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Spectral Toxicity: Atmospheres of Radiation in HBO’s Chernobyl and Svetlana Alexievich’s Voices of Chernobyl



This article presents a comparative analysis of HBO’s mini-series Chernobyl (2019) and Svetlana Alexievich’s literary testimonies Voices of Chernobyl: The Oral History of a Nuclear Disaster (1997) – both of which represent the events and the aftermath of the Chernobyl nuclear accident in 1986. As a case study in intermedial ecocriticism, the comparative study investigates the ability of each media product to make perceptible the forces of radiation, focusing in particular on what it feels like to inhabit the atmospheres of contamination that the two media products invite their viewers and readers to enter. The article proposes the neologism ‘spectral toxicity’ as a means to describe these atmospheres in which the presence of a threatening nonhuman force feels immanent and impending while also remaining imperceptible. Methodologically, the article is situated in the intersection of ecocriticism and intermedial studies, as it seeks to elucidate the phenomenologically distinct ways in which Voices of Chernobyl, as a literary work, and Chernobyl, as an audio-visual work, employ different aesthetic strategies to represent radiation and to mobilize affective experiences. The article argues that both works employ a type of indexical aesthetics, but that the choice of index differs depending on the modality of the media product. Whereas the mini-series constructs a rich soundscape and striking images of bodily decay, Voices of Chernobyl provides a polyphony of firstperson testimonies about the dehumanizing experience of radiation exposure. By comparing the two media products in terms of the experiences they create, the study illustrates the varying affordances of literary and audio-visual media for representing the phenomenon of radiation and the consequences of nuclear disaster.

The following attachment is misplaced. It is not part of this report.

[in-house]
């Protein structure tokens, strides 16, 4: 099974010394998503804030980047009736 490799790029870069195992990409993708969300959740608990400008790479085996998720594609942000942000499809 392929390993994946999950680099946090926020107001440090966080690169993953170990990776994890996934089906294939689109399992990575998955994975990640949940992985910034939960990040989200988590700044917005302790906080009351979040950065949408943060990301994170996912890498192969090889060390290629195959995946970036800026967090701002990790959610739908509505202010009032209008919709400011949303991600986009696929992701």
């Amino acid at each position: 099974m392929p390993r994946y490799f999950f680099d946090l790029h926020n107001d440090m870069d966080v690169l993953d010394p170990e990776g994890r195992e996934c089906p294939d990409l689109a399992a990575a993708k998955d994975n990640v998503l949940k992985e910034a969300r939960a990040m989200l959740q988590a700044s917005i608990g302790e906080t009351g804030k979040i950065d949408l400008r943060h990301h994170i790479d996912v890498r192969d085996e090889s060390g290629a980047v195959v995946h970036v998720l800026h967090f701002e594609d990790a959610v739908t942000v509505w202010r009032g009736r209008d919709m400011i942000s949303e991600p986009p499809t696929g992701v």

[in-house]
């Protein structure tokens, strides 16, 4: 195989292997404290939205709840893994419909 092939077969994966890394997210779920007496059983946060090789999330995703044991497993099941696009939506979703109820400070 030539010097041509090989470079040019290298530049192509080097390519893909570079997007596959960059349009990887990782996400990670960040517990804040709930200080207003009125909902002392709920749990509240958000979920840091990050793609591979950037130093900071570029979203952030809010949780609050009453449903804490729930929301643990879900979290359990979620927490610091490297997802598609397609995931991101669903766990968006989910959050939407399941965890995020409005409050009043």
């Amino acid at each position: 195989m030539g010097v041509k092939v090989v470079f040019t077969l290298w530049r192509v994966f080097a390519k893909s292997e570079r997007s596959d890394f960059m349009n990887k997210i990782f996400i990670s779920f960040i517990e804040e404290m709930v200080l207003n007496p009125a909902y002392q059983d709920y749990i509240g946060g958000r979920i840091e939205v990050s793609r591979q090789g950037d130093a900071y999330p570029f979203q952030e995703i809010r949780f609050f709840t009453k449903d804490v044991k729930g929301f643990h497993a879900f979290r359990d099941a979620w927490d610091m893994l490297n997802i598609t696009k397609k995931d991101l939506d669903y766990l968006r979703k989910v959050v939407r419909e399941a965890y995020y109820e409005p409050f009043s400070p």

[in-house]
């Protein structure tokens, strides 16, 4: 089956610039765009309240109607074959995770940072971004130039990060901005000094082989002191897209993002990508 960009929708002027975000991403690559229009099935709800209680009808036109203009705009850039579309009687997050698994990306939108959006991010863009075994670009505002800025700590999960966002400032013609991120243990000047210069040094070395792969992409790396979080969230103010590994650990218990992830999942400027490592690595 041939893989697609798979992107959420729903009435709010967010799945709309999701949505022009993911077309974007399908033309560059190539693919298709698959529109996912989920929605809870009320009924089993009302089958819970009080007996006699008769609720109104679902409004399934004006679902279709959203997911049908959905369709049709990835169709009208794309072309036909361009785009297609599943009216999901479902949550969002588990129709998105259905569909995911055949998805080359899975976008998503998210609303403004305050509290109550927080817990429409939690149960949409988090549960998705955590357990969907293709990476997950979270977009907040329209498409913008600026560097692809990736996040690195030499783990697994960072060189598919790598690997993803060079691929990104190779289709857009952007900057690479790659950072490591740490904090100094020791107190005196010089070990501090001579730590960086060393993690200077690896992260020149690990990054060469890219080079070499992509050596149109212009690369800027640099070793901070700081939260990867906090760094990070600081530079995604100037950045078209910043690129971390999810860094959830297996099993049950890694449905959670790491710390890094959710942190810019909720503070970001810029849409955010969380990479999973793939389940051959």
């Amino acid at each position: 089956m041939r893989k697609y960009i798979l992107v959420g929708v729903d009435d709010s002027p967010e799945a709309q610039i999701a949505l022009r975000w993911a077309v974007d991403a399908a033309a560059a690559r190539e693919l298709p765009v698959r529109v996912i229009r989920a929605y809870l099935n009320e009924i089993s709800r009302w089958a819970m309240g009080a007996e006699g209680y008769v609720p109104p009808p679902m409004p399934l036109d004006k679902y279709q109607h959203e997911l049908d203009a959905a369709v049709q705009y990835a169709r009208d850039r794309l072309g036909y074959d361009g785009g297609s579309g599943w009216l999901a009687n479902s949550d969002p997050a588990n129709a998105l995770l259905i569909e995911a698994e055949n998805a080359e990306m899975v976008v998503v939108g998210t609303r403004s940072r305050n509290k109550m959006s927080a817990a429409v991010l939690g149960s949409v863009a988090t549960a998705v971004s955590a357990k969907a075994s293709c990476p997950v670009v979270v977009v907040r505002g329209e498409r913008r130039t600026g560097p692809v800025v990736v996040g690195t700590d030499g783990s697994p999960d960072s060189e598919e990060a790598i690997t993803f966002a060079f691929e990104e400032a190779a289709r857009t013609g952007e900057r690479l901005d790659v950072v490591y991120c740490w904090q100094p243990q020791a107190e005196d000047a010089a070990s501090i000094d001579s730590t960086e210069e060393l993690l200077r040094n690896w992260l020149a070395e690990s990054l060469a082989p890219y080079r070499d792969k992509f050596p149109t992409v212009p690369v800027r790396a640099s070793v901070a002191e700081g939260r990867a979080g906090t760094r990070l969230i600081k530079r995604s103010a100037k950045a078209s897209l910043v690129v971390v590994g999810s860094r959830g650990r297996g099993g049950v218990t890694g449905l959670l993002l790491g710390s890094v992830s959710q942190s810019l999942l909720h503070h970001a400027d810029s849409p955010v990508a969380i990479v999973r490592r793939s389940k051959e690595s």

Keywords: Chernobyl, Voices of Chernobyl, Svetlana Alexievich, Ecocriticism, Intermediality, Ecomedia, Spectral Toxicity, Atmosphere, Affect, Trans-corporeality, Eco-Horror

DOI: 10.24193/ekphrasis.24.5